What has made the Dallas offense tick has been the concerted effort made to build a dominating offensive line. With 10-year veteran Doug Free at right tackle, from 2011-14, the Cowboys used three first-round picks on offensive linemen, taking left tackle Tyron Smith in 2011, center Travis Frederick in 2013 and right guard Zach Martin in 2014. They have been dominant in both the run and pass game, allowing the Cowboys to average 4.8 yards a carry while averaging 33 rushes a game for 157 yards and scoring 19 rushing touchdowns. They have allowed Prescott to be sacked just 15 times in 11 games and have kept him clean throughout the season.
The biggest question mark coming into the season was the Cowboys defense, which struggled badly at times last season. But this year Dallas has allowed more than 23 points just twice and have dominated most of their opponents.
The line is led by defensive ends Demarcus Lawrence and Jack Crawford and tackles Terrell McClain and Tyrone Crawford. Coming off a season in which they were ranked 22nd against the run, Dallas is third against the rush, thanks in large part to the push the defensive line consistently gets and second-level tackling machine Sean Lee at linebacker.
If the Cowboys have a vulnerability on defense, it’s in the secondary. While it can be partially attributed to the pass defense and most notably the defensive backs, opposing quarterbacks have been forced to throw because Dallas has been ahead late in so many games. Opposing quarterbacks have thrown 434 passes against the Dallas defense – an average of almost 40 a game – for 3,178 yards, 19 touchdowns, just four interceptions and a combined passer rating of 101.9.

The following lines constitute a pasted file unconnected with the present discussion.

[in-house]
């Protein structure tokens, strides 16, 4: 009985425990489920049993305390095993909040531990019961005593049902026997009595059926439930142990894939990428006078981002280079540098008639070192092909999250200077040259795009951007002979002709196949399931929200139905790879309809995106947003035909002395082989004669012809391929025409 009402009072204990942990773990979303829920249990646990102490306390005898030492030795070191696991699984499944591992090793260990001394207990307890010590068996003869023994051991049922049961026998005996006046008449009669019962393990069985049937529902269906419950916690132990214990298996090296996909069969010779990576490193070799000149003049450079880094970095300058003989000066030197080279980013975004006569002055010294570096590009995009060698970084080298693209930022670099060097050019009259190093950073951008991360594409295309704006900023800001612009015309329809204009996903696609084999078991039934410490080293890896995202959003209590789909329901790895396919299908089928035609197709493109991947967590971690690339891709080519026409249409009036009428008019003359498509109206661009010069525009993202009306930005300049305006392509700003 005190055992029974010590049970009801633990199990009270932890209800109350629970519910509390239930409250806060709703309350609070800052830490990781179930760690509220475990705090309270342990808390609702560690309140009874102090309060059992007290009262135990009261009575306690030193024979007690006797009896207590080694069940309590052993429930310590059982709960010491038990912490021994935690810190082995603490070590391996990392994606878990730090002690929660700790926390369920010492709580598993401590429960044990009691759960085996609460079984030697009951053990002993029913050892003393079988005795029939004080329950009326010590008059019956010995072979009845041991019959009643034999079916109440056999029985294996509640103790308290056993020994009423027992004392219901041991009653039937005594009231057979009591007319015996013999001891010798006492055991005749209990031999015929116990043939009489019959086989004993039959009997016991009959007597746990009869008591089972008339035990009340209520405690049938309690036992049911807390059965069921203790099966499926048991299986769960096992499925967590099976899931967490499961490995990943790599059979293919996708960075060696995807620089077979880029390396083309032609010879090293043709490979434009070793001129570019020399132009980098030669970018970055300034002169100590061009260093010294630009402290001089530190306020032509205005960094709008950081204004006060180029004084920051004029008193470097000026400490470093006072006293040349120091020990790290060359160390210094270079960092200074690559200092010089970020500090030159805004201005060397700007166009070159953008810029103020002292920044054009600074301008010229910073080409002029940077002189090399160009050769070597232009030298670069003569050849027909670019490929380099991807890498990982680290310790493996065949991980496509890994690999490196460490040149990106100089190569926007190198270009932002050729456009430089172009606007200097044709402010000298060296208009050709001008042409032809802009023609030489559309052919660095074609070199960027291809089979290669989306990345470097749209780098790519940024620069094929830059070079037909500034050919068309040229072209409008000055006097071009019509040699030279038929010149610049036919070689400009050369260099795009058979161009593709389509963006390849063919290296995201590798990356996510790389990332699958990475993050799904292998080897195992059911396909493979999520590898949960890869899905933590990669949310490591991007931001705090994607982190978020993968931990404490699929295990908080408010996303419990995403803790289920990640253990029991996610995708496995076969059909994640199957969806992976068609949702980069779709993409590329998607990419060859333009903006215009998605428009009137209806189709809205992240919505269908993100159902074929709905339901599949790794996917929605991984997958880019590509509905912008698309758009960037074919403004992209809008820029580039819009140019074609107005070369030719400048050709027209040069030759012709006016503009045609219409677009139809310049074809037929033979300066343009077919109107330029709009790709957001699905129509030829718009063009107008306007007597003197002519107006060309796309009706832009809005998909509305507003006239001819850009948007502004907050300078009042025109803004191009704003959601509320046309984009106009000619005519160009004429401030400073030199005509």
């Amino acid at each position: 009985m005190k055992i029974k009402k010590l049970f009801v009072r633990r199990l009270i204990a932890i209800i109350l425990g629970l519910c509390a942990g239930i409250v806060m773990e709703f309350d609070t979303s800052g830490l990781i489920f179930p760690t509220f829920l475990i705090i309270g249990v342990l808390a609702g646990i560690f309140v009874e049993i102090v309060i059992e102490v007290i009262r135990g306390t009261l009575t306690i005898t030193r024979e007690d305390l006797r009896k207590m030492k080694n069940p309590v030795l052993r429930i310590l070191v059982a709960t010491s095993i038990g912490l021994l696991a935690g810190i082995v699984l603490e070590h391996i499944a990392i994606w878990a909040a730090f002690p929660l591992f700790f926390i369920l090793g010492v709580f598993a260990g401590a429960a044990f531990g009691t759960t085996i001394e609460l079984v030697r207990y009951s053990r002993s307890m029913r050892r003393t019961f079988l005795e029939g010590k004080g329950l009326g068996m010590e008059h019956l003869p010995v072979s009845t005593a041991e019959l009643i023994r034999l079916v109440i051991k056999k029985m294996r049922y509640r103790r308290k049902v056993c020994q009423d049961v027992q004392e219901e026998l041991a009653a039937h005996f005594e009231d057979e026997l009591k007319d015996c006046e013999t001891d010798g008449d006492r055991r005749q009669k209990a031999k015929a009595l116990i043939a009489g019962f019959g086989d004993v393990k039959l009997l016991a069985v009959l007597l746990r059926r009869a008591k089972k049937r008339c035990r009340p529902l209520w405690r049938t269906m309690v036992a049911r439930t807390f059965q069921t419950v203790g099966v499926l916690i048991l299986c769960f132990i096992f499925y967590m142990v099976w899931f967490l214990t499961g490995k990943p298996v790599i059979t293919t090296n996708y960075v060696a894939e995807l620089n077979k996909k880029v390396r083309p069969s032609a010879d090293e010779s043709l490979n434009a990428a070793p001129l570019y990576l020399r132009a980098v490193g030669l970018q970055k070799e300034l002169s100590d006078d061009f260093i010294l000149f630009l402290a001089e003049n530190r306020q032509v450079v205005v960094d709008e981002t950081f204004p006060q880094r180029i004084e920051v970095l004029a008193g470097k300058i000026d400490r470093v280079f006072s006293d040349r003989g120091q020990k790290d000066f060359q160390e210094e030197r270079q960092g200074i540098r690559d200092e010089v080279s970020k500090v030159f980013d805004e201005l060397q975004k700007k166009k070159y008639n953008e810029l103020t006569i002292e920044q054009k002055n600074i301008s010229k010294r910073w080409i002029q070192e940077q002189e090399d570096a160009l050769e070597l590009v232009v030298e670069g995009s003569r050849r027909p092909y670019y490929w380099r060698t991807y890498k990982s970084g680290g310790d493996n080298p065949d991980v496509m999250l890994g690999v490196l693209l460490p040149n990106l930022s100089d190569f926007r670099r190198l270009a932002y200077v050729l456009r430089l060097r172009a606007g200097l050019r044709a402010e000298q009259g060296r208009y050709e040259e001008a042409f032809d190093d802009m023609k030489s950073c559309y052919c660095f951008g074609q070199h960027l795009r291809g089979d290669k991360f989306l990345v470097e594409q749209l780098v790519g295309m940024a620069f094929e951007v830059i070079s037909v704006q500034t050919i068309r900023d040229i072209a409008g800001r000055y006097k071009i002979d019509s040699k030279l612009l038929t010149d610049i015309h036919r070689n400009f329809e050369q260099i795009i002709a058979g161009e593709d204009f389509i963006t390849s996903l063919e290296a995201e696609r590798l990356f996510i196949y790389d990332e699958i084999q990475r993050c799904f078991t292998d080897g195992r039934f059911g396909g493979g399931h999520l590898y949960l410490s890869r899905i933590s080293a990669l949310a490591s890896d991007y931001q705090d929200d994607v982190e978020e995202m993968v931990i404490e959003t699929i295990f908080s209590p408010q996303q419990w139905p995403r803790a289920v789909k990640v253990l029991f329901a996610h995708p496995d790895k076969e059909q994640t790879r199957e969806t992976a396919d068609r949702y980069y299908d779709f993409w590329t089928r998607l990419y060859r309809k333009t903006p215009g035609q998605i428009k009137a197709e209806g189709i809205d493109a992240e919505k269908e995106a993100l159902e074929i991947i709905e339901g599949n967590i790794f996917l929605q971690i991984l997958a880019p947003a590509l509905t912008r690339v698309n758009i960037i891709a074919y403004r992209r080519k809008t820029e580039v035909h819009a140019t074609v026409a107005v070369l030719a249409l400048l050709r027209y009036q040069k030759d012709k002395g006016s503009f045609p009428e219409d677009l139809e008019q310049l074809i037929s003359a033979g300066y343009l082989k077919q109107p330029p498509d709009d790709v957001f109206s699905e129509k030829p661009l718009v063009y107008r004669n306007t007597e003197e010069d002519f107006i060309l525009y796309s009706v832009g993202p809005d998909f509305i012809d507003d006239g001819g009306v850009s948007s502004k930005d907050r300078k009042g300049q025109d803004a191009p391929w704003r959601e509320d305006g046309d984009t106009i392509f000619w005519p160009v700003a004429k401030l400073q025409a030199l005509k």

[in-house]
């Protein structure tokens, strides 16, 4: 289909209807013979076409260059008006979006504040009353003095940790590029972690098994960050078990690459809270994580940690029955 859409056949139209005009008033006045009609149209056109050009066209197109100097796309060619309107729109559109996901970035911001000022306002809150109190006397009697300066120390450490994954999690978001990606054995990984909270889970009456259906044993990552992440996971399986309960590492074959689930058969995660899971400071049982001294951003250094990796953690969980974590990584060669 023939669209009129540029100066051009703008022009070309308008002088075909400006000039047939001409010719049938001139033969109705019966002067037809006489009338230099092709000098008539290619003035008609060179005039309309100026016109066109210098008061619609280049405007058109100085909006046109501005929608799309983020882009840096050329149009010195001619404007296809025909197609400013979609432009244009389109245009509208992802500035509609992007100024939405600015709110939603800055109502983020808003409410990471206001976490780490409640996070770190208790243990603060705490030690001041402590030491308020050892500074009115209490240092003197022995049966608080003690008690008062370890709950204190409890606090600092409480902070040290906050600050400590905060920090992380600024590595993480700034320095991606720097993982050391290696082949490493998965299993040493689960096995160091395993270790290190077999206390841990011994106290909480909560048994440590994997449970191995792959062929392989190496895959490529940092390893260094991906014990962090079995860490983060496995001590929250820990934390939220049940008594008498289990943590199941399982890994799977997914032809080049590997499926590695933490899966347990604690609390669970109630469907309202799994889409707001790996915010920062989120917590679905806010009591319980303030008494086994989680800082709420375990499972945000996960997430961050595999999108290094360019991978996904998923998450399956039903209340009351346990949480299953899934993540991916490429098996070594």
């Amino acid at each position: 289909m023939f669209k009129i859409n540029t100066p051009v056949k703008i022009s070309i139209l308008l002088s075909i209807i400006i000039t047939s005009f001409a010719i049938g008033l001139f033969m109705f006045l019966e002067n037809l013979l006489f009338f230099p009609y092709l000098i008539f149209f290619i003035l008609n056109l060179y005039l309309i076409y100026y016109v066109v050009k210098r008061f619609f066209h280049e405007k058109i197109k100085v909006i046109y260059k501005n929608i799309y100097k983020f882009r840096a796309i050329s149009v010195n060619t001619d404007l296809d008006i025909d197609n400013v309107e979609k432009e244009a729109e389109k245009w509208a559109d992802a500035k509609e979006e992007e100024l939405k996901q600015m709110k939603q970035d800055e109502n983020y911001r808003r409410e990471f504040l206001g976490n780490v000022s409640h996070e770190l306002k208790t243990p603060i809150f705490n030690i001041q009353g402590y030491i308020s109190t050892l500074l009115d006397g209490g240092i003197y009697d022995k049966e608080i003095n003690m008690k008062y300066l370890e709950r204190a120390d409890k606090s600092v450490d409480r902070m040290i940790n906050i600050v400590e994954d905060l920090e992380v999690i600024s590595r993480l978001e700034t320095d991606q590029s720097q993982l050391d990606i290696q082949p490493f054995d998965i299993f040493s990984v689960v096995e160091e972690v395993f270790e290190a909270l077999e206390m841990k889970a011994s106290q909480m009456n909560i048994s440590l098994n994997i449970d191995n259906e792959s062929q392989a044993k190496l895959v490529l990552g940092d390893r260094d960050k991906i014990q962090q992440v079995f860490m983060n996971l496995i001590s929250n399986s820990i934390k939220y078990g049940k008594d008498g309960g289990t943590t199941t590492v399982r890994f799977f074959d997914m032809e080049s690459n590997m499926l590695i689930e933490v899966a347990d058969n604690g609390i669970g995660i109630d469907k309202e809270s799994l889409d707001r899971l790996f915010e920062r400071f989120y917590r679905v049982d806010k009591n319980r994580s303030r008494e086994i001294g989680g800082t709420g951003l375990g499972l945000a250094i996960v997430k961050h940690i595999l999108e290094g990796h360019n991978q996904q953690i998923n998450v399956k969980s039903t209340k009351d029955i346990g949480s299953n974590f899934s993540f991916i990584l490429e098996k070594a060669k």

The Cowboys have talent in the secondary, but they are often risk-takers that can alternately make big plays or get burned. At cornerback they have veterans Orlando Scandrick and Brandon Carr along with and 2012 first-round pick Morris Claiborne. At safety, second-year first-rounder Byron Jones has good speed, but too often gets out of position and can be burned over the top. He is joined by veteran Barry Church, who isn’t the fastest safety but can bring the lumber and deliver the knockout blow to receivers over the middle or in deep coverage.
As several Vikings players have pointed out this week, the Cowboys aren’t invincible, but you don’t get to be 10-1 by fluke. They are a very good team with playmakers who can make the game-changing play at any time. If the Vikings are going to beat Dallas and end their current 1-5 slide, it’s going to take a near-perfect game because the Cowboys can do a lot of damage and have the ability to wear down defenses with their ground attack and keep teams off the scoreboard defensively. The Vikings would like nothing better than to make a statement that they’re back in the playoff hunt, but the Cowboys aren’t a team that their last 10 opponents have been able to conquer so it will be a difficult task for Minnesota to come away with a win over a team that right now looks like the odds-on favorite to represent the NFC in the Super Bowl.